There are teams, and there are high performing teams and there is ChrysalisLeap. Knowing them personally and calling one of them a good friend I can say that they are able to change the world.
At least for the 550 attendees of the ClimateLaunchpad Grand Final in Cyprus October 2017.
If you want to learn more about ClimateLaunchpad, visit their website here.
Just to be clear on that: I joined the event as the Visual Facilitator and Expert in two sessions. So my view is compromised. ;)
I want to share my 3 key insights from this event.
1. Appreciation is the key to success
From the beginning of the event planning early 2017 until the end on Oct.18th midnight the team of ChrysalisLeap was spreading appreciation.
Their eMail communication was filled with positive vibes. They were early on with their planning whatsoever. Not one single moment I had the feeling that something could go wrong onsite.
Then came the preparation day. For a visual facilitator this day is crucial. It sets the tone and upcoming flow of the event. If the preparation day is screwed, the event itself will be even worse.
Preparation day onsite in Cyprus was conducted with ease. And I have participated a hell lot of preparation days as you may guess. Of course the team was stressed, but they didn’t let it rule their behaviour.
Every piece that I created for the upcoming event a day later was appreciated as it was the most beautiful and most important artifact of the event. I found myself trying to do more to get more of those compliments. ;)
This went on and on over the whole event. They had special closed sessions to thank both, volunteers and professionals. They did the praises on stage too. And they showed their honest appreciation everytime we met in between running from a workshop room to the main hall and back.
Remember this: However stressed you are at the moment. Appreciate others efforts and the more likely everything will go smoothly.
2. An event is more than an event.
The ClimateLaunchpad Grand Final is just the end of the beginning. 105 Startup teams from 35 countries joint this event. They had multiple sessions with their trainers upfront and small competition events as well. Saying this the event itself was embedded into an event flow of a lot of smaller events that lead to this big grand final. And participants were showing their faces. All the time. Even after the teams knew who will be in the final round (15 of 105 teams) the Main Hall was full packed. Nearly nobody choosed to stay at the beach instead of listening to the finals. (and the weather was perfect for going to the beach...!)
This kind of commitment comes from an event row like we have in this case. For the participants it was a learning journey accompanied by trainers and coaches. They felt like family. It was all part of a bigger process. Of course they joined the finals even if they wouldn’t be in the game anymore.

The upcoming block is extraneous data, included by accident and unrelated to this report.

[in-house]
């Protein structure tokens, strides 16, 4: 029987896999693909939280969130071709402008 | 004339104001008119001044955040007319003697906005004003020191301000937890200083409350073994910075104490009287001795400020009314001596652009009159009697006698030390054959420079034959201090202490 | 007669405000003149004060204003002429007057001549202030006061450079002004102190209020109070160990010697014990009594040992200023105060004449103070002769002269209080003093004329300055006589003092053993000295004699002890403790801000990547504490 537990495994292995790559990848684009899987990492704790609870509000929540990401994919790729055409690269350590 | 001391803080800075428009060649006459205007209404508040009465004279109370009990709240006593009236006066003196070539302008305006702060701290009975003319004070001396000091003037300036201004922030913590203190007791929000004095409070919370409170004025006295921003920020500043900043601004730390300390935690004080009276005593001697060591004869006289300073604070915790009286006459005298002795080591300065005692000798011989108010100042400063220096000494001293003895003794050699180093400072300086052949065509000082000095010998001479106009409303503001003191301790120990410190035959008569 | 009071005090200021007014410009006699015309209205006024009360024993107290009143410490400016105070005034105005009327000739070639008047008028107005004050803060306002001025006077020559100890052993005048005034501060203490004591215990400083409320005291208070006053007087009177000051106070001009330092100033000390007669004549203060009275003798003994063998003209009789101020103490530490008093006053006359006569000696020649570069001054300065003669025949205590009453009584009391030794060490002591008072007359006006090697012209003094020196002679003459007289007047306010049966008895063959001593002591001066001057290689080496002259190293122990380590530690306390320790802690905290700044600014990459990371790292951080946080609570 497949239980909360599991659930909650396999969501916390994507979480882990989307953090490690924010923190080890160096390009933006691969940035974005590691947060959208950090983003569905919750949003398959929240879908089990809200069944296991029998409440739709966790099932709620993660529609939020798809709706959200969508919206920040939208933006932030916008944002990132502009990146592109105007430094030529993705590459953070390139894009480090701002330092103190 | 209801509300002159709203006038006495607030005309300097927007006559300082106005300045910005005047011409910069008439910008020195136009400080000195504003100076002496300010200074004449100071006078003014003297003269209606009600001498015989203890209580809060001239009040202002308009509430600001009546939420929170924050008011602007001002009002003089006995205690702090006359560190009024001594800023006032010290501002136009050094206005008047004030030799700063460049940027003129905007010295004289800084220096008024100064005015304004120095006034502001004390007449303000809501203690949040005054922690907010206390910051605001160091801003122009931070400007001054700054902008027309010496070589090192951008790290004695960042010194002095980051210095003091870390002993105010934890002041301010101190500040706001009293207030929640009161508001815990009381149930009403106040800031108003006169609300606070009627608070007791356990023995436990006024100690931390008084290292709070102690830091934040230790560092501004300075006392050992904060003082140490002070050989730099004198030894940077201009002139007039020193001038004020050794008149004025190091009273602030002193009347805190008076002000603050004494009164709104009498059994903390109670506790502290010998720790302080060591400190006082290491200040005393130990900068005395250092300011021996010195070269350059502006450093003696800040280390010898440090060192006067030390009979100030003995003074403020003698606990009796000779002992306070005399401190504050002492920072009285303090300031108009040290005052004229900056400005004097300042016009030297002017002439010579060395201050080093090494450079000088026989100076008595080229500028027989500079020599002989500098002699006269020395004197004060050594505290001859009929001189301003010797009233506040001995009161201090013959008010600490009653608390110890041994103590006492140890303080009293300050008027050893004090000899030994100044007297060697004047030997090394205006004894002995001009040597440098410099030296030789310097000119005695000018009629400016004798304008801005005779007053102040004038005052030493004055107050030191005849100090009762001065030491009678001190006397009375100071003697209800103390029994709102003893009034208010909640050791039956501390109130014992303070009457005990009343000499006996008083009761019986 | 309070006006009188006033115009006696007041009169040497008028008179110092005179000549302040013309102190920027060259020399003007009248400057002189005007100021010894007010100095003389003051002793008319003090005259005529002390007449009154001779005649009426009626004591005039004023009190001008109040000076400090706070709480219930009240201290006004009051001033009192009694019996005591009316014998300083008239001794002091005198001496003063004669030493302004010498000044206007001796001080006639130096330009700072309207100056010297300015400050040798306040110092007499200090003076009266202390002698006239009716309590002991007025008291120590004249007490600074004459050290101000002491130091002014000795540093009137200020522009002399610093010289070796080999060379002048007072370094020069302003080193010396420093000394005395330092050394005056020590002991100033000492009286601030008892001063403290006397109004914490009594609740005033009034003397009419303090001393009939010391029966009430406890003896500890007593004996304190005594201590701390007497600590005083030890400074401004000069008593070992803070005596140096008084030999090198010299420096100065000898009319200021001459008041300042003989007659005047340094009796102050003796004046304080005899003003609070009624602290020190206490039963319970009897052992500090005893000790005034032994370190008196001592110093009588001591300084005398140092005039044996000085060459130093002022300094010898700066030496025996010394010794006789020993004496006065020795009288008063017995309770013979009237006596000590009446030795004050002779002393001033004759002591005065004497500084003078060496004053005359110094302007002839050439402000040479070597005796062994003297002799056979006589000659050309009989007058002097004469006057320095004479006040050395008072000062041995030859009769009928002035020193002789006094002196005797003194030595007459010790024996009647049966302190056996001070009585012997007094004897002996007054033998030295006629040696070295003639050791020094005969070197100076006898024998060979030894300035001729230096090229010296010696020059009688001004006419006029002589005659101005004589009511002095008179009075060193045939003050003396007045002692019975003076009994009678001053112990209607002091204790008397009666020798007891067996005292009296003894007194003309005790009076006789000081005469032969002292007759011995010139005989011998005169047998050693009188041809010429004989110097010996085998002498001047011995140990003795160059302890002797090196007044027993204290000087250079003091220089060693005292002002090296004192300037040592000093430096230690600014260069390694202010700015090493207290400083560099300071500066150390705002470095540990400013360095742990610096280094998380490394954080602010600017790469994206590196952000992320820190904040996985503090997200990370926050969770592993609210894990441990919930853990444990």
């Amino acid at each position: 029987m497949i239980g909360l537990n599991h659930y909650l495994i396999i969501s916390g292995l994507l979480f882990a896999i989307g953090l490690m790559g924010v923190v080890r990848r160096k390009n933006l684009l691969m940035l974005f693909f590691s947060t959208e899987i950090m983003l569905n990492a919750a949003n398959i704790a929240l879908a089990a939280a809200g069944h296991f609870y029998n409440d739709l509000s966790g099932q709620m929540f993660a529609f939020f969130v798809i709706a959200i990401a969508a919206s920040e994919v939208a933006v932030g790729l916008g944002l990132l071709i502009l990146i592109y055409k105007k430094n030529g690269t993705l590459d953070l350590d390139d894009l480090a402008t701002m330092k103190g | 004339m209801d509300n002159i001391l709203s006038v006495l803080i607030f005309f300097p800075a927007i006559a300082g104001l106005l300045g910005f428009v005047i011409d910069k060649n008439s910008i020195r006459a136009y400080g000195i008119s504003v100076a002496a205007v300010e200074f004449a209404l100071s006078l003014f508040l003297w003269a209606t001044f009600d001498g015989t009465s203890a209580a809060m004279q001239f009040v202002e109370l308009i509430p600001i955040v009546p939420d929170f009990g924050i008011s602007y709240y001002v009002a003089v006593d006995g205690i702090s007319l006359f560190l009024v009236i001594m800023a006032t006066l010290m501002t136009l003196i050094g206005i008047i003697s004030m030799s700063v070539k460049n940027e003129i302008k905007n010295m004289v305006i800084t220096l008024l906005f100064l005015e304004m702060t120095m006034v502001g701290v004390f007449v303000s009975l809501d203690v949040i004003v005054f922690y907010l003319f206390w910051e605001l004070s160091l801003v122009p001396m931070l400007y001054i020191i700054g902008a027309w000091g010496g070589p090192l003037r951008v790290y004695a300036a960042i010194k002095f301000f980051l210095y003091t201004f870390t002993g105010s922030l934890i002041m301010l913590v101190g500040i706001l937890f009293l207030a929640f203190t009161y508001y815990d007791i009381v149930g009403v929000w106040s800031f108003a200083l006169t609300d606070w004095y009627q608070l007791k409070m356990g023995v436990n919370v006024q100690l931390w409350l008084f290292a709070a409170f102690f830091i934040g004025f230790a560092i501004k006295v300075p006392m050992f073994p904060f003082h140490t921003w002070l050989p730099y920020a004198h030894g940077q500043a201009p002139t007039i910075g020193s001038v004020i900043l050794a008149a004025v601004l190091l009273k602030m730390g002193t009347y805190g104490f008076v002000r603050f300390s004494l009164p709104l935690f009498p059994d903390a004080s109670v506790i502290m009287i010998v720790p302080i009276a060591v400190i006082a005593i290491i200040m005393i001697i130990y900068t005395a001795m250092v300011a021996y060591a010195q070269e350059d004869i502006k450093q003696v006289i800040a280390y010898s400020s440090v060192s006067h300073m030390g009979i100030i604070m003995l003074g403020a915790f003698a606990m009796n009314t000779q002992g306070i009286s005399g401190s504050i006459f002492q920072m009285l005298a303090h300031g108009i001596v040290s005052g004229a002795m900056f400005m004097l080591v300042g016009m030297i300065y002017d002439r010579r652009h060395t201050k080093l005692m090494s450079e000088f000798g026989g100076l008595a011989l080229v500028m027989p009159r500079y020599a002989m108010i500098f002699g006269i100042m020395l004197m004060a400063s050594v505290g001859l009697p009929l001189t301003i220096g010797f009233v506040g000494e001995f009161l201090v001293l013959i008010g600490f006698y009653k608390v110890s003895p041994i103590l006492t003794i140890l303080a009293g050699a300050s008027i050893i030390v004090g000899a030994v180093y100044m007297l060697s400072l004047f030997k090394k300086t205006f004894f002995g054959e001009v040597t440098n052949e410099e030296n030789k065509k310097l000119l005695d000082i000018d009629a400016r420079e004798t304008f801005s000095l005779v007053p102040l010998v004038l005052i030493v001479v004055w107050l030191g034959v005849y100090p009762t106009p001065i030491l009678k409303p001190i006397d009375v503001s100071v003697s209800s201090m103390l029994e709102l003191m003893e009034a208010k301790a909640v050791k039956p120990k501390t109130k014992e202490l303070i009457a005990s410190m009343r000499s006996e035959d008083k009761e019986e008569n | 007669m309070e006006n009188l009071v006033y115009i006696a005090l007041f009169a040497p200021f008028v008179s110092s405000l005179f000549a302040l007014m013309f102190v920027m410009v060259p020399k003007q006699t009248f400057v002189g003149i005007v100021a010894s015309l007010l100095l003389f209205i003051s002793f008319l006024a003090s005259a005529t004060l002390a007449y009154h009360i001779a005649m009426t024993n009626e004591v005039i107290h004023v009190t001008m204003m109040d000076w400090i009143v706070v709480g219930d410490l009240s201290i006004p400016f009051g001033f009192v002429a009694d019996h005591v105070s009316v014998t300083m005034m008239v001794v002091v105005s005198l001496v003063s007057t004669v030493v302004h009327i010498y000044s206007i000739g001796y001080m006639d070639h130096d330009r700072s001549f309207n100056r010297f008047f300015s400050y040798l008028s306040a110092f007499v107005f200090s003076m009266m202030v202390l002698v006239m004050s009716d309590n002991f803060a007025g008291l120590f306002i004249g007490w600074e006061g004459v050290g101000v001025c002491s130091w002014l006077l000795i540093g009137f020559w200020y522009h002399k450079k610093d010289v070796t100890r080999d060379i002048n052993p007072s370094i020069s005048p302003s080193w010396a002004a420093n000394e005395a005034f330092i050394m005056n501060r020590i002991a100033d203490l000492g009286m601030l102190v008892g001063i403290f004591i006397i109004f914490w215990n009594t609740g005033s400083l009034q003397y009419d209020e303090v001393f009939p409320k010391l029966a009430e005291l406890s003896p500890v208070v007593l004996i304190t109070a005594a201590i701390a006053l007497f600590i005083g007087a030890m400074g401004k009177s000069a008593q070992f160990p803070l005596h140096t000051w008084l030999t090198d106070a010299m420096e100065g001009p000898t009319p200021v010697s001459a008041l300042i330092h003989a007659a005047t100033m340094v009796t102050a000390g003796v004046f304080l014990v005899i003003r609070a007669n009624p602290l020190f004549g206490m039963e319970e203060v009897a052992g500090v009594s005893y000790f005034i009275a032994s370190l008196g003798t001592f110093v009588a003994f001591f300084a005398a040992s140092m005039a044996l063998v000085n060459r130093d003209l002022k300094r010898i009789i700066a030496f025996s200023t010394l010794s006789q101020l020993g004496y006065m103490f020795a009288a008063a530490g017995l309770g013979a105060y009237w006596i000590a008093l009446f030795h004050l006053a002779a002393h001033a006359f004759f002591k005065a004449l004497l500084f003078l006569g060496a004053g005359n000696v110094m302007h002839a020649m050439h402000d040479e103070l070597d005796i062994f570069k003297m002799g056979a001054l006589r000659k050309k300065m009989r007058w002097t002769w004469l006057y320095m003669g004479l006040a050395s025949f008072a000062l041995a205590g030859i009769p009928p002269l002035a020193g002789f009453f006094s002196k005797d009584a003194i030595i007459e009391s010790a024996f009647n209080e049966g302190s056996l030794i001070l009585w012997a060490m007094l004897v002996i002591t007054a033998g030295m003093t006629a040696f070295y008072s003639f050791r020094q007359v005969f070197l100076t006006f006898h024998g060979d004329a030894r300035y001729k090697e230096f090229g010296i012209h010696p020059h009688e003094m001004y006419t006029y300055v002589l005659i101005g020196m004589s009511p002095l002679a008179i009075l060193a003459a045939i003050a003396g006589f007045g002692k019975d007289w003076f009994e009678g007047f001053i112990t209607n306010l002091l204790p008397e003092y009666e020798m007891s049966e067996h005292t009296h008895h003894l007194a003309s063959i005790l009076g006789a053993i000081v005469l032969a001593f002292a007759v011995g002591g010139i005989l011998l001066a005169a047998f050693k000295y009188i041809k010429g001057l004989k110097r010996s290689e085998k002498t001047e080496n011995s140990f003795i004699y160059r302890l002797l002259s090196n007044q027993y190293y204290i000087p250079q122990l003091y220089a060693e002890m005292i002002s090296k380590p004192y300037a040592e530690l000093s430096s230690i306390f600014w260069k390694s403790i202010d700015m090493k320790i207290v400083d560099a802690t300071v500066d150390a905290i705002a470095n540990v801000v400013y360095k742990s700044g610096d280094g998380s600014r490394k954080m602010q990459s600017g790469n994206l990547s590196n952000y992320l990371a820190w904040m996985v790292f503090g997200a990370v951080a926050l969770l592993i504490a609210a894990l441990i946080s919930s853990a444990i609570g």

The ClimateLaunchpad Team had created a feeling of “We are family” over the last months. And they had many small events leading to the big one.
Remember: If you design your workshop processes as a well design journey of smaller and bigger events, people will participate with more passion and dedication than in normal disconnected processes.
3. Sharing a common goal helps
ClimateLaunchpad says it all, right?
Participants where joining the event because they want to change the way we cope with the climate change. 550 people and it was still a niche event. It could have been even bigger.
The common goal of everybody üarticipating the event was to address climate change. They all shared the same goal!
Can you get your participants to a point where they say: “Yes, we all share the same goal!”
They don’t have to go the same route though. 105 Startup at ClimateLaunchpad and nearly no startup team did the same like another team. They all had different ways to approach the same goal.
So why bothering with the challenge to apply the same process to find a solution on everybody in your company or context? Wouldn’t it be more effective (and more fun) to just share the common goal and let them figure out how to get there?
What if you just define the “tomorrow” and the “today”? They come up with a plan how to get there.
Could you design such a process? Which starts with setting the common goal?
All the wonderful photos are credited to the amazing guys from Pavlos Vrionides Photography https://m.facebook.com/pavlosvrionidesphoto